“Even my pastor doesn’t know about Ron Paul,” said Blake Johnson, an FVCC college Republican leading Saturday’s meeting. “Ron Paul would have all the Christian support if they only knew who he was.”
The talk turned to the lack of Paul endorsements by Christian groups like Focus on the Family, and gun rights groups like the National Rifle Association, whose interests, the meeting’s participants said, were best represented by Paul.
“The NRA has sold out; they’re so compromised,” said one man. “The NRA called me, I said if they would start supporting candidates like Ron Paul, Montanans would start supporting the NRA again.”
Paul ran for president in 1988 as the Libertarian party nominee. He supports a non-interventionist foreign policy and advocates withdrawal from Iraq. He favors such bulwarks of conservativism as free trade, lowering taxes, shrinking the federal government and has never voted for a tax increase in his 10 terms in Congress. He also favors withdrawing from NATO and the United Nations (one man at the meeting wore a pin with the UN logo and a slash through it).
A woman asked where Paul stood on immigration. Johnson replied that Paul opposed the recent immigration bill in Congress and supports building a fence along the border. Paul also wants to revoke birthright citizenship for the children of illegal aliens, added another attendee.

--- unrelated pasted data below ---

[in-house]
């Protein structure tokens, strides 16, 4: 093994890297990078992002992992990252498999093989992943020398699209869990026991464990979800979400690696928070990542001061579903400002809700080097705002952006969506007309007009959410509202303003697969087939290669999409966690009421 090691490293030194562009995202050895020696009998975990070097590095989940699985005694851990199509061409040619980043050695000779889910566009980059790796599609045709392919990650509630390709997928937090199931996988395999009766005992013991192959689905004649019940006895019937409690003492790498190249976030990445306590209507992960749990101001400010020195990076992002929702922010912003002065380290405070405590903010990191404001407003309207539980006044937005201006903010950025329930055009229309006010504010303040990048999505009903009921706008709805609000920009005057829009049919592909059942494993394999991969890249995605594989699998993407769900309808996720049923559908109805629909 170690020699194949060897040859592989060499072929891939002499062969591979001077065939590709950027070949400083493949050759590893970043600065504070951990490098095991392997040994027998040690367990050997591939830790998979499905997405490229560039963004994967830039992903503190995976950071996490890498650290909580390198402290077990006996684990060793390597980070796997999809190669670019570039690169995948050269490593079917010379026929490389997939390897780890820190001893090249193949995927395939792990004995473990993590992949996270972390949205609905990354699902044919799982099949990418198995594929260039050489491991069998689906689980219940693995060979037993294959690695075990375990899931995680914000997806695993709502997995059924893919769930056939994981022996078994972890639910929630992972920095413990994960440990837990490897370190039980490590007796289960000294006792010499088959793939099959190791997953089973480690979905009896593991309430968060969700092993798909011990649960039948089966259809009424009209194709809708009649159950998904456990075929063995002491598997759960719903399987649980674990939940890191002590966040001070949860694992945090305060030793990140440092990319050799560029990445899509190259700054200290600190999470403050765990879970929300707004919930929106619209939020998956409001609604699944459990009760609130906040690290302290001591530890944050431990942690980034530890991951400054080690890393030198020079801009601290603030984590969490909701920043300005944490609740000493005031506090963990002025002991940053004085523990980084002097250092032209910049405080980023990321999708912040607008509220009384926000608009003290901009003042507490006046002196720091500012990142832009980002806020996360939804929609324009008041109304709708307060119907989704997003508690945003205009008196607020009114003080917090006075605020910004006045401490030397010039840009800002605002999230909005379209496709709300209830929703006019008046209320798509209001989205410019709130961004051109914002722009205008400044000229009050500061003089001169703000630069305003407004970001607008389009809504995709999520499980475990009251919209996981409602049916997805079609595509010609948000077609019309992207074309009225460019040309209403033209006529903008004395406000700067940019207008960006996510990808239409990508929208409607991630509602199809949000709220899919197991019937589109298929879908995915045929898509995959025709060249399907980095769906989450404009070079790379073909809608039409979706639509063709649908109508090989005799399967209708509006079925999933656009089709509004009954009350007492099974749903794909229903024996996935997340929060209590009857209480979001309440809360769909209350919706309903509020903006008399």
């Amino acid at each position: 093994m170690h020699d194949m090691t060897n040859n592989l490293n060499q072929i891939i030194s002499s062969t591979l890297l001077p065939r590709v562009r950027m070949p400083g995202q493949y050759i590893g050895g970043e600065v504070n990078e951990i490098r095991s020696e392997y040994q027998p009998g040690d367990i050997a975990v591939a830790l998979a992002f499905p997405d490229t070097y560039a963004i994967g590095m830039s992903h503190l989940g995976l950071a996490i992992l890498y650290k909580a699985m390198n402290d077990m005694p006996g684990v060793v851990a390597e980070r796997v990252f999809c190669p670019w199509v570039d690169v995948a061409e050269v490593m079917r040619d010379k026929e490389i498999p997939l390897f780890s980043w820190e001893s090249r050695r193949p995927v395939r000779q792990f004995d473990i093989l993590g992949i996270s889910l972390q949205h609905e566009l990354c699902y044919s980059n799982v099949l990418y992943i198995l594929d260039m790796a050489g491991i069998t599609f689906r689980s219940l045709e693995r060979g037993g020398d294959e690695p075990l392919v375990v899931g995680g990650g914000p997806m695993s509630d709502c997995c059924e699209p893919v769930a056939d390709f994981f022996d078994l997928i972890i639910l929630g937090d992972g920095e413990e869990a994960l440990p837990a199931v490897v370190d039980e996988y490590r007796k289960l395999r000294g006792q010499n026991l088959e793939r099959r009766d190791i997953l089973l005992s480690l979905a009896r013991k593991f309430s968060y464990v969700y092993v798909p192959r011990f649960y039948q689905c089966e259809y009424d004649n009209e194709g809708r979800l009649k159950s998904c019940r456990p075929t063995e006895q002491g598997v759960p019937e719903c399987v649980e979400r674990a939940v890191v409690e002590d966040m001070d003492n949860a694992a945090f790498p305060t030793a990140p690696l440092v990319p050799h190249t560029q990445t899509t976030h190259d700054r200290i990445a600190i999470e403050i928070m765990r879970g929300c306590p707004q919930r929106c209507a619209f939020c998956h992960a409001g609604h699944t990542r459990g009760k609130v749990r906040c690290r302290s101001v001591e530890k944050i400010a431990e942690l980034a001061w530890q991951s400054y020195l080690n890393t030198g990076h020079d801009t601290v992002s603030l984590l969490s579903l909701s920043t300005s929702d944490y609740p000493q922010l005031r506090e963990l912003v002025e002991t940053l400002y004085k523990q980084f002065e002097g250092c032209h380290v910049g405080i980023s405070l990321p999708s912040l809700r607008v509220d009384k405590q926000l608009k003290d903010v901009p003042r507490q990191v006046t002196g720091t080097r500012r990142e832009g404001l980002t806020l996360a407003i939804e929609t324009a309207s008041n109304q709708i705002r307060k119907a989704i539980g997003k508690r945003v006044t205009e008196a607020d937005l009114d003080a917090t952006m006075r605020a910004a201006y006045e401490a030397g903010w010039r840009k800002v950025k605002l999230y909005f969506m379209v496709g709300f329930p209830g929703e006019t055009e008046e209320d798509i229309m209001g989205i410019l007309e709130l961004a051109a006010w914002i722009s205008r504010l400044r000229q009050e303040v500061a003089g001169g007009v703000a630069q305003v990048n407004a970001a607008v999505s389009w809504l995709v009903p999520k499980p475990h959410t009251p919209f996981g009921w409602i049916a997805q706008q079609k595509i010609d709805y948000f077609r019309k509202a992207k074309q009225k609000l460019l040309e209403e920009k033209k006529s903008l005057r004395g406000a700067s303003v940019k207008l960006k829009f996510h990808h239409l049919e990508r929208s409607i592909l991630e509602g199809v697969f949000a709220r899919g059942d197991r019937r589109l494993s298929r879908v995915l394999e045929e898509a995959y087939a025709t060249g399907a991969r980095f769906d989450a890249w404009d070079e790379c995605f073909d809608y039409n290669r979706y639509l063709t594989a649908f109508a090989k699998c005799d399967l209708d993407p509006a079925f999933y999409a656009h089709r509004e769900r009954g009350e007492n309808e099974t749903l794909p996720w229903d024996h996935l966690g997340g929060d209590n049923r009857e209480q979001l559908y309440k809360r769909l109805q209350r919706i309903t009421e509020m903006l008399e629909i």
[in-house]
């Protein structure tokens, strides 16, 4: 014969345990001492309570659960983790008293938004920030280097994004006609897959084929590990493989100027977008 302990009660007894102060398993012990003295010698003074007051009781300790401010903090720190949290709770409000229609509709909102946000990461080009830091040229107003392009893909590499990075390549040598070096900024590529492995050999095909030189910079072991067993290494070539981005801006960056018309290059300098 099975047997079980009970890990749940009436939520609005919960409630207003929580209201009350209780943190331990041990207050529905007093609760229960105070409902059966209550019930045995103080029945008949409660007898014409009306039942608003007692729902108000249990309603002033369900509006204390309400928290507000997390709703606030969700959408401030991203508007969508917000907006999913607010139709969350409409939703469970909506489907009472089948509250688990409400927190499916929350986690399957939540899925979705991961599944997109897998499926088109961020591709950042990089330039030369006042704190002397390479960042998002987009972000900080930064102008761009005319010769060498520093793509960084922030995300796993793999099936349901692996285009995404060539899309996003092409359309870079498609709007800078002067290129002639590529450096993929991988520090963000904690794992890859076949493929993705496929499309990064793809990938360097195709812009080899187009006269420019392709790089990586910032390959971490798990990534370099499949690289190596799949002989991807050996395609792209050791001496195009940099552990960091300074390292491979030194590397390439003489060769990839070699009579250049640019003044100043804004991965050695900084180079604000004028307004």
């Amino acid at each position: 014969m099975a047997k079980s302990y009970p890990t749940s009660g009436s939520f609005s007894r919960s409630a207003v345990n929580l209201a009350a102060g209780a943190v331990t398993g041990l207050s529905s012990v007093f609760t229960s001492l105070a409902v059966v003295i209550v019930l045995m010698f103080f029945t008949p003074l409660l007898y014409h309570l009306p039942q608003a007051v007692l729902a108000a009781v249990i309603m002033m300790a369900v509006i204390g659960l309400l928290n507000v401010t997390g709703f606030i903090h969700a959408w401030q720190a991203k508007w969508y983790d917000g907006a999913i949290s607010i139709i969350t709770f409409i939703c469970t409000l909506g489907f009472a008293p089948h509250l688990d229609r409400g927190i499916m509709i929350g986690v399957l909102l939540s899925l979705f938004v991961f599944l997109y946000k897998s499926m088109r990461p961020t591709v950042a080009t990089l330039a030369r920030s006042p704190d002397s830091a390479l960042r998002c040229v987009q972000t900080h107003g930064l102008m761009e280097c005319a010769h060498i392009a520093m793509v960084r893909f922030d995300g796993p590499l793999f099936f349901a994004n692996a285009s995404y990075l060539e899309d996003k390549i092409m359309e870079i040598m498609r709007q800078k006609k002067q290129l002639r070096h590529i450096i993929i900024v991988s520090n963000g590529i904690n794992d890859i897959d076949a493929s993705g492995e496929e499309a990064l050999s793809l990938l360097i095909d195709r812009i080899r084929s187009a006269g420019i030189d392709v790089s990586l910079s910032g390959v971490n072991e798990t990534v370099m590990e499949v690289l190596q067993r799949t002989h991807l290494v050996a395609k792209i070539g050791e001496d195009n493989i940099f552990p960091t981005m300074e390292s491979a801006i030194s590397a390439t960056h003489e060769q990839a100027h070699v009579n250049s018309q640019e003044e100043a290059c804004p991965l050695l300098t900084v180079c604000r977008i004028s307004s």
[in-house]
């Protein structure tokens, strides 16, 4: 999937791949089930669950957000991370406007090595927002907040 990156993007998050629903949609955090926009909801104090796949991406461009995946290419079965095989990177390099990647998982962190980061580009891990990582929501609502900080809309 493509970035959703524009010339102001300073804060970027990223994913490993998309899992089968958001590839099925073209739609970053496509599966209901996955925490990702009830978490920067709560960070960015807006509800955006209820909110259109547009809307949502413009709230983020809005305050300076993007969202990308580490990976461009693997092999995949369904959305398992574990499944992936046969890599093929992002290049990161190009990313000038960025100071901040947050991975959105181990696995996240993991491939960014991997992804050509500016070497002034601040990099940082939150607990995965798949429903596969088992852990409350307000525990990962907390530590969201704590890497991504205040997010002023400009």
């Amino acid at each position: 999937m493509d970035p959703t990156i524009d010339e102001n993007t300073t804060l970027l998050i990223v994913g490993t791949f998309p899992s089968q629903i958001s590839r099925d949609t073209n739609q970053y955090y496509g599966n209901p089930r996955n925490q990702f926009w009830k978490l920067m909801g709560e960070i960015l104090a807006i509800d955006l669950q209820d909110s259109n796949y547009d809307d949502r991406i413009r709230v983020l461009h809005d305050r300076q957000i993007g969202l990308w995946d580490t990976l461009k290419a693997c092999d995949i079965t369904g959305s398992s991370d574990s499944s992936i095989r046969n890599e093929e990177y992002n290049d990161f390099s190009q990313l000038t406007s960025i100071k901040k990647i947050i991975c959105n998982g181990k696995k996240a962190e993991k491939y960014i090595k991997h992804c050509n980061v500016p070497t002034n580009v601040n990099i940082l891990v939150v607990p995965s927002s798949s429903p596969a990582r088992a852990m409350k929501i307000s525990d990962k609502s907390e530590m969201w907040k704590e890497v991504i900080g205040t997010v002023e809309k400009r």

Most at the meeting nodded in assent when Johnson declared himself anti-abortion. Paul has said he supports addressing abortion at the state, not federal, level.
In an interview after the meeting, Johnson said the only area in which he did not agree with Paul was the death penalty, which Paul opposes and Johnson supports. “He’s helping me evolve my position,” Johnson said. “He is actually adding to my politics because I trust that man.”
But while talk at the meeting concerned some policy positions, the brunt of discussion dealt with regulations concerning everything from fundraising to posting signs to building a float for the Kalispell Christmas parade. Confusion ensued over whether it was legal to put a Ron Paul sign on the inside or outside of a window, and whether those rules changed if the sign was visible from a highway. It was generally agreed that the group needed its own Web site to stay abreast of events, but no one stepped forward to build the site. One person suggested handing out business card-sized Paul brochures to trick-or-treaters on Halloween.
Talk also turned to the Paul “Revolution” signs that blanketed downtown Kalispell two weeks ago. Johnson said the Ron Paul meet-up group – which is composed of volunteers and is not affiliated with Paul’s campaign – did not hang the signs; they were part of a Web movement, “paintthetownron.com,” which urged people across the country to hang Paul signs Sept. 29.
The meeting began and ended with a prayer, though as things wrapped up and people began leaving, Johnson hastily gave thanks as the Paul supporters filed out into the hallway.
Joe Swenson, 30, was pleased with the meeting and thinks the group needs to find a bigger place. Like most interviewed, he said he would not vote for anyone but Paul.
“Voting for somebody else is just letting the system perpetuate itself,” he said, looking around the room. “This is pretty neat, actually; we could actually make a difference.”